*** Getting 70 is a bit more difficult: But it’s not going to be easy. One of the reasons that immigration reform has been politically possible is that BOTH parties have had an incentive to pass reform -- Democrats want to follow through on a campaign promise, while Republicans want to improve their standing with Latino voters. Yet immigration reform supporters are now biting their fingernails because those incentives are beginning to fray a bit, particularly when it comes to the issue of additional border security. More and more Republicans are arguing that the legislation is flawed and that passing a bill won’t solve their problems with Latinos. Meanwhile, Democrats say they won’t back watered-down legislation that makes a pathway to citizenship for undocumented immigrants virtually unattainable.

*** More border security vs. not undermining the path to citizenship: NBC’s Carrie Dann sums up this conflict: “All eyes this week will be -- again -- on Marco Rubio, who's indicated he'll need more stringent border security amendments included to support the bill -- and bring more conservative votes with him. But measures he's publicly backed (like the inclusion of "triggers" proposed by Texas Sen. John Cornyn and the shifting of more plan-making authority to Congress) are non-starters with Democratic leaders on the legislation. In an interview with Univision, Senate Majority Leader Harry Reid called the Cornyn amendment a "poison pill" and said he won't accept "big changes" to the bill on the floor. “I mean, we have a senator from Texas, Senator Cornyn who wants to change border security, a trigger, saying that it has to be a 100% border security, or they’ll be no bill. That’s a poison pill. If people have suggestions like they did in the judiciary committee to change the bill a little bit, I’ll be happy to take a look at that. But we’re not going to have big changes in this legislation." The Washington Post’s Sargent also reports that Democrats see the Cornyn amendment as too onerous and therefore unacceptable to them.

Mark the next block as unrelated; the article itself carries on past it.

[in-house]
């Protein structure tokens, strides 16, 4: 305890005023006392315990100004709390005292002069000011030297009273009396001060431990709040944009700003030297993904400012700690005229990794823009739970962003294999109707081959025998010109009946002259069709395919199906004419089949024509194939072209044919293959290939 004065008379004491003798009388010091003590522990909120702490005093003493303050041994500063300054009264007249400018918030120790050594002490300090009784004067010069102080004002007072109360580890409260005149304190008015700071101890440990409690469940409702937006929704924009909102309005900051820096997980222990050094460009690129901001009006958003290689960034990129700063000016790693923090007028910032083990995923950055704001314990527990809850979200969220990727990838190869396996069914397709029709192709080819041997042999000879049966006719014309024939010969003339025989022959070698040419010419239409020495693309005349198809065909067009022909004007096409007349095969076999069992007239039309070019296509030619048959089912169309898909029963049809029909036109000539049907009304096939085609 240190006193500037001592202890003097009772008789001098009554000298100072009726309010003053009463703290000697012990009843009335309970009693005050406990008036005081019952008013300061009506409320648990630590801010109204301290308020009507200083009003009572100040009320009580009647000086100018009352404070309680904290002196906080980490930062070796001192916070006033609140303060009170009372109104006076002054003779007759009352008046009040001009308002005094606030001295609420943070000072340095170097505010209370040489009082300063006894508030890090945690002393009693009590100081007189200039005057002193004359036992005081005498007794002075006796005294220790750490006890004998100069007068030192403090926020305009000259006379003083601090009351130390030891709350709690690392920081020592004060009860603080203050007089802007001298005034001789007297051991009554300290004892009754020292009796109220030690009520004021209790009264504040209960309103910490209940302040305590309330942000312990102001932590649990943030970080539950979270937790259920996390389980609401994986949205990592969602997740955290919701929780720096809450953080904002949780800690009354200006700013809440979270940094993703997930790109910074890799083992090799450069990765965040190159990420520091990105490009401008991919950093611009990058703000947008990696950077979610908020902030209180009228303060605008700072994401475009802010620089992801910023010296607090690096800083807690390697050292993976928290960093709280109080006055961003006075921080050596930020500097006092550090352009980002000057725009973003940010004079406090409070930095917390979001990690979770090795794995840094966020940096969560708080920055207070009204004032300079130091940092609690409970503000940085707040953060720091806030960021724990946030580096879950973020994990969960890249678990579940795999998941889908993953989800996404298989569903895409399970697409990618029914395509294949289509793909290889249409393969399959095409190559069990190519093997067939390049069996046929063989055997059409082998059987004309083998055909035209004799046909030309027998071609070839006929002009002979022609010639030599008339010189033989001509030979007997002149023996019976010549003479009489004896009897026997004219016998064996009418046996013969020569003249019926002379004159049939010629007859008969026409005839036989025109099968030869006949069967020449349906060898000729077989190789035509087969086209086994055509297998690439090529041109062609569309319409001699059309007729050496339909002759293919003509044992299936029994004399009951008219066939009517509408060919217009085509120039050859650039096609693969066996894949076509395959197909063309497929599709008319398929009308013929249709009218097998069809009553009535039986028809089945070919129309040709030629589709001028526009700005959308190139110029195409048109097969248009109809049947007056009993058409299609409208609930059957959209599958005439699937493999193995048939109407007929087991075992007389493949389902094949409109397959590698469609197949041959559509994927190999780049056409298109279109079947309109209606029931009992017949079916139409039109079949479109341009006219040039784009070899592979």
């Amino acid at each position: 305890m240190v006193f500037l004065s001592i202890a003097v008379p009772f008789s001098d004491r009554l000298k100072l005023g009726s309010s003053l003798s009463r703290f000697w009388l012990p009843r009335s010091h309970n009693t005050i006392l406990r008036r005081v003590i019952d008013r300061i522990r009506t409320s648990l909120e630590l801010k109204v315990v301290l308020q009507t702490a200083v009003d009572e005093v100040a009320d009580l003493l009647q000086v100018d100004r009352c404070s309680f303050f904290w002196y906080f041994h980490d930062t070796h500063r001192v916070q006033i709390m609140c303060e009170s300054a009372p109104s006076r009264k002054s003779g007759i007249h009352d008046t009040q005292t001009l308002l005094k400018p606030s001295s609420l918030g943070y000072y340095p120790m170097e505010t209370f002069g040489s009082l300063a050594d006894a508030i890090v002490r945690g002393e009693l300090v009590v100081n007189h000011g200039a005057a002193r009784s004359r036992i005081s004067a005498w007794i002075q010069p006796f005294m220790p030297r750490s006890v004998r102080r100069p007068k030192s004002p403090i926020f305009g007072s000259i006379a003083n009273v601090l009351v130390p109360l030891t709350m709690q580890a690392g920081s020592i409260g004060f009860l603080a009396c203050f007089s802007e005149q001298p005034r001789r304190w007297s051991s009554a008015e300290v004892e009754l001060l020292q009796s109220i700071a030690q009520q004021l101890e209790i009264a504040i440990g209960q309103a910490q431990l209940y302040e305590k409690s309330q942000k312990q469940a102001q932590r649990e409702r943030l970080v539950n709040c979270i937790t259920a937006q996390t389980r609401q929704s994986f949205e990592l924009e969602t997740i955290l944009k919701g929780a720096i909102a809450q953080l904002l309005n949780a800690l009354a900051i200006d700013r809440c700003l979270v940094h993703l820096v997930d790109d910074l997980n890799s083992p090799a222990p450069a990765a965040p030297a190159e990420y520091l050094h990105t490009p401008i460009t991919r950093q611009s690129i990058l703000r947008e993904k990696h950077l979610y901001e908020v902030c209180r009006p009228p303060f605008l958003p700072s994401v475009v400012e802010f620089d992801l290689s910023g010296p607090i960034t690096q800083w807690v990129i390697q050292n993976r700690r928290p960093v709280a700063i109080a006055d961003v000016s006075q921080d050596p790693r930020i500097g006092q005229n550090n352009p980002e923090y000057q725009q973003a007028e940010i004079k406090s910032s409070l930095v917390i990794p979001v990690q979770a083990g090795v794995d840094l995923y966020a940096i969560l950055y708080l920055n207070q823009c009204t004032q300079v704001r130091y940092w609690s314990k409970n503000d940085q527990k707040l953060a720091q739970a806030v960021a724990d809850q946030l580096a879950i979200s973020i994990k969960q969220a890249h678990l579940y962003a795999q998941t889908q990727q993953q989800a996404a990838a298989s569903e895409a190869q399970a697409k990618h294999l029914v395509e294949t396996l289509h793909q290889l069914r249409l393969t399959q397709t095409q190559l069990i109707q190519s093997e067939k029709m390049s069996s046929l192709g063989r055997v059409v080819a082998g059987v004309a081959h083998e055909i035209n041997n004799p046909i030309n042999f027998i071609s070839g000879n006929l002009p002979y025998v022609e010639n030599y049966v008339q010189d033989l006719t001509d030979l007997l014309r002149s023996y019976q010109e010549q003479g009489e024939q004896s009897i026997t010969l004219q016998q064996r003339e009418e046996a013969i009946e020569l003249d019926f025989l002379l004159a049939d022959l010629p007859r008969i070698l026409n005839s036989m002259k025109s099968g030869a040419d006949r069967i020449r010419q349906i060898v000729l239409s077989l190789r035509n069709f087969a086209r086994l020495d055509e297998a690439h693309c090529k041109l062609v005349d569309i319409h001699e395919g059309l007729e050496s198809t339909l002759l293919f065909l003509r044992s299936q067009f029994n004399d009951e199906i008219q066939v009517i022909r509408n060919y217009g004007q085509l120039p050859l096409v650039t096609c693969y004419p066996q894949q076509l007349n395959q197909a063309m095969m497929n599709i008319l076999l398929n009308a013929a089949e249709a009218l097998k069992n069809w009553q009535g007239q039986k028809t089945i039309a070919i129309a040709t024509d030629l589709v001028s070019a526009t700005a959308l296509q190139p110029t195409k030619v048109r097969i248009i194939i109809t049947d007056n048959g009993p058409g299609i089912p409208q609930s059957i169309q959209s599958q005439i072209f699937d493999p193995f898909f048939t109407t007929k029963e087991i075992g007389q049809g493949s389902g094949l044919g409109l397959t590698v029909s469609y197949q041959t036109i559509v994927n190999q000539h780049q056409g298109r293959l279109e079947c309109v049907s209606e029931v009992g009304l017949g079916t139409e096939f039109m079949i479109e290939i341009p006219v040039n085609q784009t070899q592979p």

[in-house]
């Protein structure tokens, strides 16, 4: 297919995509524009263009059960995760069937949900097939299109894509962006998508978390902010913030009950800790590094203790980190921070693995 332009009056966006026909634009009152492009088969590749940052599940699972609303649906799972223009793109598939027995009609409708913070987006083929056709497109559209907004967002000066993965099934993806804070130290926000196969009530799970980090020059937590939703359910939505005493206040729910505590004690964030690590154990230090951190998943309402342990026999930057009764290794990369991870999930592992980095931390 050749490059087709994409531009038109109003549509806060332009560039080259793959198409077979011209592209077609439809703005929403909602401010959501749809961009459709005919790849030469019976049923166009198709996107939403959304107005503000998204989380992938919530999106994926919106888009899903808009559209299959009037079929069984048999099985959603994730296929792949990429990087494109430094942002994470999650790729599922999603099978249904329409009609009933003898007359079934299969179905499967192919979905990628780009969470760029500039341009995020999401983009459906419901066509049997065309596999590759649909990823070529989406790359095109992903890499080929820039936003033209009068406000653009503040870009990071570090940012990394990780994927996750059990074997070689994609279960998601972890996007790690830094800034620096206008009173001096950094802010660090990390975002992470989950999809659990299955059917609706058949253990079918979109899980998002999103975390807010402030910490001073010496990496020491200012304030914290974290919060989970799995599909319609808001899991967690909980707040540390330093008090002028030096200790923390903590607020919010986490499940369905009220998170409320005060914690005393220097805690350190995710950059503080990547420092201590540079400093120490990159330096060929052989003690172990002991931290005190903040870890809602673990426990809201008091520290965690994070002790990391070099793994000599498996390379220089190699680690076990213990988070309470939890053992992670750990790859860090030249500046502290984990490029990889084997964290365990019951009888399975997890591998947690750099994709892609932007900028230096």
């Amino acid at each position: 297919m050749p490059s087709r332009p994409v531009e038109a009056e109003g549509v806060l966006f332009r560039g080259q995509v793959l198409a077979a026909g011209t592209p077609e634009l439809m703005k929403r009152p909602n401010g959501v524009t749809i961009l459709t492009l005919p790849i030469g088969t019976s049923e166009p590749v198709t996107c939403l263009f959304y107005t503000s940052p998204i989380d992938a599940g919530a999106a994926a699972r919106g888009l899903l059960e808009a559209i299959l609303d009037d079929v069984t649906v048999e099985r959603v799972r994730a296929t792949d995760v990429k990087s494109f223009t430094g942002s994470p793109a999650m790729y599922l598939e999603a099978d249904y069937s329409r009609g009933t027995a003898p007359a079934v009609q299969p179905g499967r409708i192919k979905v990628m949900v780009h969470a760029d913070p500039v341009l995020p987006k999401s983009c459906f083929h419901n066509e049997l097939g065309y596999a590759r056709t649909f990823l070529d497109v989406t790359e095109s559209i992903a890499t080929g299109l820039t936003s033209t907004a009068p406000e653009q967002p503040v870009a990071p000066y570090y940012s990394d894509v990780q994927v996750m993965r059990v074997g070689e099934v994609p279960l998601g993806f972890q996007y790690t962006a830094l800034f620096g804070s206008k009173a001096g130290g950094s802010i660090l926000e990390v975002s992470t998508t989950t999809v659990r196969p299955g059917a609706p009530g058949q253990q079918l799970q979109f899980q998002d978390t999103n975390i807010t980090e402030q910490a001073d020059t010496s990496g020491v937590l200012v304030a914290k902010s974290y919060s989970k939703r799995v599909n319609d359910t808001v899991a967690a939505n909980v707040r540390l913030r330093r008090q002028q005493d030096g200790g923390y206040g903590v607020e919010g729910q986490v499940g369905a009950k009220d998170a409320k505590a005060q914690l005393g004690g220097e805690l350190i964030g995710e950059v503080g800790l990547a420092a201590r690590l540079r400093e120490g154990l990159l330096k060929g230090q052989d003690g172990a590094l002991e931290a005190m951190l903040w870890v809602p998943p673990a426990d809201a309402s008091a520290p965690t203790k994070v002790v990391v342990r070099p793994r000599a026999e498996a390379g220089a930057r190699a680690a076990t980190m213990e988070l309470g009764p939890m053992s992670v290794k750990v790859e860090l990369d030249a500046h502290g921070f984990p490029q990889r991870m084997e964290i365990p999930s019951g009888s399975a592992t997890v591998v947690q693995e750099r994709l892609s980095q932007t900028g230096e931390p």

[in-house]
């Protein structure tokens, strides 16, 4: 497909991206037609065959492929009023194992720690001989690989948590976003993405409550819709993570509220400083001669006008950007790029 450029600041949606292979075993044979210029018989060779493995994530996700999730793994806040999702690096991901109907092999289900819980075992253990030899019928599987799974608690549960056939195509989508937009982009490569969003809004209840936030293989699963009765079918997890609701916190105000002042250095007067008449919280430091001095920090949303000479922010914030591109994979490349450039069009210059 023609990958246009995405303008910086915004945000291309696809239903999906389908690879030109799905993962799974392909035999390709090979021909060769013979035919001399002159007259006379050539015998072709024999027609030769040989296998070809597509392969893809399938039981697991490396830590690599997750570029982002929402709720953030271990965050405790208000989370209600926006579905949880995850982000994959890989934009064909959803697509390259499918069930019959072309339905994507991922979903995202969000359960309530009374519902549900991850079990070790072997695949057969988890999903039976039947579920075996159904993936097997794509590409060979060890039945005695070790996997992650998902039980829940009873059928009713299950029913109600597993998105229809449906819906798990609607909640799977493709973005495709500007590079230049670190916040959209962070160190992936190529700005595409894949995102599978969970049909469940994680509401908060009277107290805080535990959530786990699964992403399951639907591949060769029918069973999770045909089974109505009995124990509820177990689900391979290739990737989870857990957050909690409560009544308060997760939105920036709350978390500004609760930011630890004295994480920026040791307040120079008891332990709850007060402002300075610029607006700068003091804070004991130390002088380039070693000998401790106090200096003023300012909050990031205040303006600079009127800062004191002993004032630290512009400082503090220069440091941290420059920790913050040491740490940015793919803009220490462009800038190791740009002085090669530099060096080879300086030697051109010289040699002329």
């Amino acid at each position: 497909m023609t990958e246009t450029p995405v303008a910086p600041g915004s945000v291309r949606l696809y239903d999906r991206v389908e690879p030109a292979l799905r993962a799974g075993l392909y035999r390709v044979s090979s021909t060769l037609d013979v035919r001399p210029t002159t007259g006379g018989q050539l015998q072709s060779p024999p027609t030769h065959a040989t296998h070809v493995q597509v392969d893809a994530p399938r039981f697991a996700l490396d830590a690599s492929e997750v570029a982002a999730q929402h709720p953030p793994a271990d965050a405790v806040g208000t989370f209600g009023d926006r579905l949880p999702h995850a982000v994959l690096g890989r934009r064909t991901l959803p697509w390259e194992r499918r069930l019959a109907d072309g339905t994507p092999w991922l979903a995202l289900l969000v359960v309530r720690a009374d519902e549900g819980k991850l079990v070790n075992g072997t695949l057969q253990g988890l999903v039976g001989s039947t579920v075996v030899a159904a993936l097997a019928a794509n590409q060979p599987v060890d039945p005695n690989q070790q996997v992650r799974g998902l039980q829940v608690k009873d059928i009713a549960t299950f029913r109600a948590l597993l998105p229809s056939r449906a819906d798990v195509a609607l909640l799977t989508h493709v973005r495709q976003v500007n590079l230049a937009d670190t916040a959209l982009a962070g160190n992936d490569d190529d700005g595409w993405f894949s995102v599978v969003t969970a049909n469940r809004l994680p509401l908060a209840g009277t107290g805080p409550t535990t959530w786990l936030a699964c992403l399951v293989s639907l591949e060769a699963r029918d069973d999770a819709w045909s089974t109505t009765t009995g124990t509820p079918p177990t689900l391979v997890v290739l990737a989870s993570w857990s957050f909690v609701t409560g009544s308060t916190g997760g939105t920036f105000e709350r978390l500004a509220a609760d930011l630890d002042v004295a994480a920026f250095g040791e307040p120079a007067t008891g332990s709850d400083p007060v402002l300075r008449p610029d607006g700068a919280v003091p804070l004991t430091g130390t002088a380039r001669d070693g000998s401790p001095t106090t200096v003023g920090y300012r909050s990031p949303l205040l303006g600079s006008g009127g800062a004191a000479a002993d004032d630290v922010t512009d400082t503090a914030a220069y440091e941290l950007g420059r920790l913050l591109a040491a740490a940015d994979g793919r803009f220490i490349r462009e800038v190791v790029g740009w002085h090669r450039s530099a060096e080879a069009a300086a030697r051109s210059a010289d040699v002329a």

*** McCain on closing Gitmo: Also over the weekend, Sen. John McCain (R-AZ) said “there is increasing public support for closing the military prison at Guantanamo Bay, Cuba, and moving detainees to a facility on the U.S. mainland,” Reuters writes. “‘There's renewed impetus. And I think that most Americans are more ready,’ McCain, who went to Guantanamo last week with White House chief of staff Denis McDonough and California Democratic Senator Dianne Feinstein, told CNN's ‘State of the Union’ program.” More: “Republican Senator John McCain said on Sunday there is increasing public support for closing the military prison at Guantanamo Bay, Cuba, and moving detainees to a facility on the U.S. mainland. ‘There's renewed impetus. And I think that most Americans are more ready,’ McCain, who went to Guantanamo last week with White House chief of staff Denis McDonough and California Democratic Senator Dianne Feinstein, told CNN's "State of the Union" program.”

*** Three’s Company? As expected, the Democratic primary for special Senate election in New Jersey is beginning to get crowded. After Newark Mayor Cory Booker officially announced his Senate bid on Saturday, Rep. Frank Pallone (D-NJ) followed suit a day later. “U.S. Rep. Frank Pallone said Sunday that he’s officially in the race to fill the U.S. Senate seat occupied by Frank Lautenberg and can win the Democratic primary against better-known Newark Mayor Cory Booker by running on his progressive congressional record,” the AP says. “Pallone, (D-6th Dist.) planned to hold a news conference Monday announcing his intentions. He spoke exclusively to The Associated Press on Sunday night.” Rep. Rush Holt (D-NJ) is the third Democrat to announce his candidacy, and there could be a fourth. “Assembly Speaker Sheila Oliver (D-Essex) told fellow Democrats at a meeting Sunday night she was planning to run. Her boss, Essex County Executive Joe DiVincenzo, was in Booker’s cheering section at his campaign kickoff in Newark.”